The international relief organization Doctors Without Borders, known by its French initials MSF, has said that Iraq represents one of the top ten humanitarian crises in the world. The MSF group, which was compelled to withdraw its staff from many parts of Iraq for security reasons in 2004, is gradually rebuilding its relief presence in Iraq, in addition to running a surgical treatment program in Amman and doctor-training programs in Iraqi cities. MSF writes:
One of the greatest challenges facing independent humanitarian action today is that of reaching civilians caught in war and armed conflicts. Nowhere is this more frustratingly illustrated than in Iraq, where MSF has struggled to gain a meaningful foothold since the US-led invasion of 2003. Various military and political actors have sought to use and abuse humanitarian action for political purposes and in doing so have made humanitarian organizations a target for violent attacks. This has undermined the ability of MSF, and other neutral humanitarian organizations to address critical needs of the civilian population.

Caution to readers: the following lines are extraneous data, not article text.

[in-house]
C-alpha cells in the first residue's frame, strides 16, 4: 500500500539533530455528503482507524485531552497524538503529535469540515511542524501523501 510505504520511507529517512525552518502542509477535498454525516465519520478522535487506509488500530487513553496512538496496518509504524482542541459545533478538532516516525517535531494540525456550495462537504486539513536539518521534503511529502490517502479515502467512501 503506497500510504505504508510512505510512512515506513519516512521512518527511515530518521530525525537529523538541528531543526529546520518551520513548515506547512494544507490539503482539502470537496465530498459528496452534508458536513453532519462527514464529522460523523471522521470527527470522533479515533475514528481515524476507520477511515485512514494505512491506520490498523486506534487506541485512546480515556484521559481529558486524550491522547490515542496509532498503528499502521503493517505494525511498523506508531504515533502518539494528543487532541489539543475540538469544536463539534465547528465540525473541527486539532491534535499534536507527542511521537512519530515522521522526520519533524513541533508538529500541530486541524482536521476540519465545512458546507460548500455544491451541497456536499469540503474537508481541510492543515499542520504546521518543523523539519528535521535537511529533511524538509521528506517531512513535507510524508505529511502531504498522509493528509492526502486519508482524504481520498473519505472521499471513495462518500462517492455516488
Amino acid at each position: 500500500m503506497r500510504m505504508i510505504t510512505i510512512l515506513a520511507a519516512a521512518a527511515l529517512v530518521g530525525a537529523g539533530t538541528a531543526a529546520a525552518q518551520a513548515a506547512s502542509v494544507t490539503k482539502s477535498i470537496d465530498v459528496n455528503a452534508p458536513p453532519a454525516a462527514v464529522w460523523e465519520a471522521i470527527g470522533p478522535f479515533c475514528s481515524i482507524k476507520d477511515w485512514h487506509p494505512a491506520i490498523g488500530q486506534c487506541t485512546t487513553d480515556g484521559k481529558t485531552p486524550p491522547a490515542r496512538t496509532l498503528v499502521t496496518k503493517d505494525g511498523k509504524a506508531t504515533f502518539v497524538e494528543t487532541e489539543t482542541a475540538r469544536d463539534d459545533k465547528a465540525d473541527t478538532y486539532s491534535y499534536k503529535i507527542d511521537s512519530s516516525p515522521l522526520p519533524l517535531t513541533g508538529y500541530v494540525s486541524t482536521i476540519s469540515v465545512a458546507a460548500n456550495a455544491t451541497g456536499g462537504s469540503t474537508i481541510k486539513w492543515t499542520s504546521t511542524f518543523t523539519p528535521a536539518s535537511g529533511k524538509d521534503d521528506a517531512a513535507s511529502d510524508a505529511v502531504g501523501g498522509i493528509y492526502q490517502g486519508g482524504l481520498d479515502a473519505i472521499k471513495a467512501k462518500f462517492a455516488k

MSF was forced to leave the violence-affected regions of Iraq in 2004 when attacks on humanitarian aid workers placed its teams at too great a risk. The recent moderation of violence levels in Iraq has presented MSF with new opportunities to re-engage inside Iraq with direct medical care. In 2008, MSF has cautiously started several new projects inside Iraq.
MSF features a slideshow of Iraqis who have received treatment in its programs.
See the MSF statement for more information about its relief operations in Iraq.